I’ve put up three of our song videos on YouTube. Enjoy!
If there’s a downside to Seoul, it’s the traffic. New York City, London, Los Angeles – these cities all have major traffic problems, but nothing like what I’ve seen in Seoul. The difference is that the drivers seem kind of resigned to being stuck in bumper to bumper hell. No one’s laying on their horn or giving you the finger. It’s just sit, wait, talk on your cell, creep along.
On Saturday morning, we drove from Seoul to Jeonju, a city approximately 150 miles to the south. You’d think that would take about a two and a half hours. It took us over six hours. Most of that time was spent just getting out of the Seoul city limits. I asked the driver if there was something going on – an accident or a sports event. He said no, it was like this most weekends. And this was a holiday weekend, apparently. Everyone was trying to get away.
On the highway, vendors were weaving their way through the stopped cars, selling snacks and drinks. One guy was selling dried octopus. It was completely flattened, like a Looney Tunes cartoon character after being hit by an anvil. It was a pretty hot day and man, you could smell the octopus. I was secretly glad no one in our car wanted one of those.
At one point, we stopped at a truck stop kind of place to use the bathrooms and get something to drink. Outside, there were these glass bubble vending machines, the kind where you put in a quarter (or Korean equivalent) and get some little toy. Molly and I were taken by this one machine, which was selling these “Tofu Superheroes.” Little guys with white blockheads, like cubes of tofu, in different heroic poses. I wish I’d had some change with me.
The Film Festival was in its second day when we arrived. I wish we’d had time to see some of the movies. The program looked really interesting, with directors from all over Asia and Europe premiering their latest work. But since we were late in arriving, we had to soundcheck, grab dinner, then wait to play. At one point, we went into one of the movie theaters to get some popcorn. As we sat in the lobby, these really cute girls recognized us and said how much they loved Swan Dive and asked if we would we pose for pictures with them? Another parallel universe moment.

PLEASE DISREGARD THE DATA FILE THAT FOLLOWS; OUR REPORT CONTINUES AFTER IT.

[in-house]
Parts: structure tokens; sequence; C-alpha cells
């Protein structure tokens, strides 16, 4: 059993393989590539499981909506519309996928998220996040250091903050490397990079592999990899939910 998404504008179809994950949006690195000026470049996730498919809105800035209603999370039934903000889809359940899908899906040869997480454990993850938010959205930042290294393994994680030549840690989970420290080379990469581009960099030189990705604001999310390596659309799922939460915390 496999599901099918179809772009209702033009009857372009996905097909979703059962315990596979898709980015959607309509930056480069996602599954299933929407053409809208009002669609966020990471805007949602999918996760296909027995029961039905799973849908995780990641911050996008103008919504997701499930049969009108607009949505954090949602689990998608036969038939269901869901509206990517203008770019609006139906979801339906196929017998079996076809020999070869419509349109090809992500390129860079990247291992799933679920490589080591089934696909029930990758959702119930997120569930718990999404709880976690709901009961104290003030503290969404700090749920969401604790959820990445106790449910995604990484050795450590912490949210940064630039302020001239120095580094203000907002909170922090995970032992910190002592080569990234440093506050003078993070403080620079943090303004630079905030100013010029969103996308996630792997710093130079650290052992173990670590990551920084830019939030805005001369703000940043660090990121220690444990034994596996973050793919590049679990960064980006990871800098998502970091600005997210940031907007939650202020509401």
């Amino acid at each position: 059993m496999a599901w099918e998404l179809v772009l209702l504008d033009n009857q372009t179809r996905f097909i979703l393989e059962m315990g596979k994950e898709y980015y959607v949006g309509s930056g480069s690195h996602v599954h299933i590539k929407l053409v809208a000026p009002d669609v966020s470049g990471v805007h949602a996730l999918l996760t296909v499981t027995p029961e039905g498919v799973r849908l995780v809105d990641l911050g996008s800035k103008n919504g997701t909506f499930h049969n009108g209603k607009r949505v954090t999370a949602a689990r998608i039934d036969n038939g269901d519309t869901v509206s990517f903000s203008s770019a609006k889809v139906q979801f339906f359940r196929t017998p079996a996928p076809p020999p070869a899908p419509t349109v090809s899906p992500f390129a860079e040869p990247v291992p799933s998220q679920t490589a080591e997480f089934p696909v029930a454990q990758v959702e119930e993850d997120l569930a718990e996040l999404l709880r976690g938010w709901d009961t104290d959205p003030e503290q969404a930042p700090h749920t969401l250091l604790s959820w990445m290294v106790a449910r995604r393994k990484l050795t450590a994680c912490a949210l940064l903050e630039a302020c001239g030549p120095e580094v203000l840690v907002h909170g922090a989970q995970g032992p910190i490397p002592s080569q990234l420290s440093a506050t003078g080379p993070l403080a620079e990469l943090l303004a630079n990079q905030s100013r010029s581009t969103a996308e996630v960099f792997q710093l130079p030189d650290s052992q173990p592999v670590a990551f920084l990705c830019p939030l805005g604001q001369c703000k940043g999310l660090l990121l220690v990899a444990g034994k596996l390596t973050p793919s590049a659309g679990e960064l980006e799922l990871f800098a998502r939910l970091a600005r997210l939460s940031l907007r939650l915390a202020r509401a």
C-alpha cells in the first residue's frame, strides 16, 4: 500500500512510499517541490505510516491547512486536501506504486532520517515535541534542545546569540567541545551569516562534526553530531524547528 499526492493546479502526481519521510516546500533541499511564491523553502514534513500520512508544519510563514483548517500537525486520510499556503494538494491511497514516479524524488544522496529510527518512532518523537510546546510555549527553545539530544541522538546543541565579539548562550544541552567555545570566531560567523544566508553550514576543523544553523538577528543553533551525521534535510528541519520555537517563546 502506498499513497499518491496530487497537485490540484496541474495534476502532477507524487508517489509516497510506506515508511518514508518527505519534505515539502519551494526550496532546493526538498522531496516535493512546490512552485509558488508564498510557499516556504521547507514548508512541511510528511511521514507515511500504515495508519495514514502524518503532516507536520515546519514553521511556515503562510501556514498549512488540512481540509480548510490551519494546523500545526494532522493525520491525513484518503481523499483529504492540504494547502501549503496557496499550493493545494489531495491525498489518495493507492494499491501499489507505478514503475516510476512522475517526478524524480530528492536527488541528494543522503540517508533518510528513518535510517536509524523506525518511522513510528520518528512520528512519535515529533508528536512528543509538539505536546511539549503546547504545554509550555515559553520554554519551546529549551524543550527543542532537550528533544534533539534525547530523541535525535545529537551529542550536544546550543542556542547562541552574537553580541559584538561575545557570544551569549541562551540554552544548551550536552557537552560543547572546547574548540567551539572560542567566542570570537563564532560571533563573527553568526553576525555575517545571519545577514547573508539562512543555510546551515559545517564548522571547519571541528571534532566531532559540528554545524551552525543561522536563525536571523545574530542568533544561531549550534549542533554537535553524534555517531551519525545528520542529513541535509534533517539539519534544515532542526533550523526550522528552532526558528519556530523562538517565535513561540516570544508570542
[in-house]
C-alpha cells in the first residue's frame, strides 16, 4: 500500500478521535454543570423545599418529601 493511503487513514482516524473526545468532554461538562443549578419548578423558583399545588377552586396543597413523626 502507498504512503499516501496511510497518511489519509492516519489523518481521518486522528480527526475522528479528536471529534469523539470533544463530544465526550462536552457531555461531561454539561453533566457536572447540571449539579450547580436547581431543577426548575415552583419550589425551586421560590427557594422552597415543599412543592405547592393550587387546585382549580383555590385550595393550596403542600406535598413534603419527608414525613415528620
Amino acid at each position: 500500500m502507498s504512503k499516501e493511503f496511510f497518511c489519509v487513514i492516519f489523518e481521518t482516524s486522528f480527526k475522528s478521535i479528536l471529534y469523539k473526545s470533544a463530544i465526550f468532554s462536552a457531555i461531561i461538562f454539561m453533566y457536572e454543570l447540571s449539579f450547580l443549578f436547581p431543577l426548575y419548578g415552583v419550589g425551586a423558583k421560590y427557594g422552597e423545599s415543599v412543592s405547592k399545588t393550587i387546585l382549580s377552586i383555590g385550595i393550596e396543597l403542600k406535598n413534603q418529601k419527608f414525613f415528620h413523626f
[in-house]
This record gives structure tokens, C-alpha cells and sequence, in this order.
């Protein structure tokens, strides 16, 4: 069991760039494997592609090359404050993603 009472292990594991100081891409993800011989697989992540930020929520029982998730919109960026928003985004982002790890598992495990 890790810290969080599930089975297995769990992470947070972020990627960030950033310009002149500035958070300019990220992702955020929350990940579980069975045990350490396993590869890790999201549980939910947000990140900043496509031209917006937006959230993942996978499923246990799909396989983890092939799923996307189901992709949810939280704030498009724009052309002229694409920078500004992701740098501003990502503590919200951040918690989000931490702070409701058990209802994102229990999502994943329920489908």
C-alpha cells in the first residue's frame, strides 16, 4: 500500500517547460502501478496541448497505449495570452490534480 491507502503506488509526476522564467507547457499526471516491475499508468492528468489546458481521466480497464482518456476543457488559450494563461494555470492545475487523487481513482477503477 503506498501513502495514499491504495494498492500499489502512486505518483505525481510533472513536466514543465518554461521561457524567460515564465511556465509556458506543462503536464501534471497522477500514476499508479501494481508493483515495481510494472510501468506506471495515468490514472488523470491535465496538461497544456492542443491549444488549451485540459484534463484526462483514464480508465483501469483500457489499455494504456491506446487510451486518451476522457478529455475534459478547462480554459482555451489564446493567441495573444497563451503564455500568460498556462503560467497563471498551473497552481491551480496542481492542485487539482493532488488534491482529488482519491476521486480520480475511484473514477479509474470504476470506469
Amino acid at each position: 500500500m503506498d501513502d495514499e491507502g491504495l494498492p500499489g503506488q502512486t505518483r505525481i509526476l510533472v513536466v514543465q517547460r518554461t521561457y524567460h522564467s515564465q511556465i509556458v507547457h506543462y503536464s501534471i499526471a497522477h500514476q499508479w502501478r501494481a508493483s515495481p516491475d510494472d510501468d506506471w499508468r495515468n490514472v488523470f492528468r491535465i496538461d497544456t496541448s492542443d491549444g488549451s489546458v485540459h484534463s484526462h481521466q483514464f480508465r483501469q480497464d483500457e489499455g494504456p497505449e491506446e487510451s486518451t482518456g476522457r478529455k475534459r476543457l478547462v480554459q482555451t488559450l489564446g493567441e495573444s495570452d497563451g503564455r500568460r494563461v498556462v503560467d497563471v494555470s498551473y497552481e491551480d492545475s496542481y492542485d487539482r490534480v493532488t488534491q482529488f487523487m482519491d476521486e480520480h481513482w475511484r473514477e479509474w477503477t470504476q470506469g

We played outdoors and by 10:30 pm, the time we went on, it was chilly. I don’t like to play guitar when it’s cold. Years ago, I lived in London and busked in the underground sidewalks during the winter. The icy winds would whistle through and freeze my fingers. I even tried wearing those Fagin-style fingerless gloves, but it didn’t help. The weather in Jeonju wasn’t quite that cold, but it was a challenge to fingerpick.
None of that mattered though, because the audience was competely over the top, probably the wildest we’ve ever played for. There must’ve been a thousand people there, cheering and whistling from the moment we walked on stage. They were shouting out, “We love you!” and waving and giving us the peace sign. As soon as we started in our first song, “Breezeway,” there was a whoop of recognition. It was like that for every song. And when our friends from the Melody joined us, things reached Madison Square Garden proportions. On “Saturday, Sunday, Monday,” we let the audience take over on vocals. Molly and I were smiling at each other, laughing at how weird and wonderful this all was. During one song, when she started to dance, the crowd went nuts. Someone yelled, “Will you marry me, Molly?” Of course, she accepted.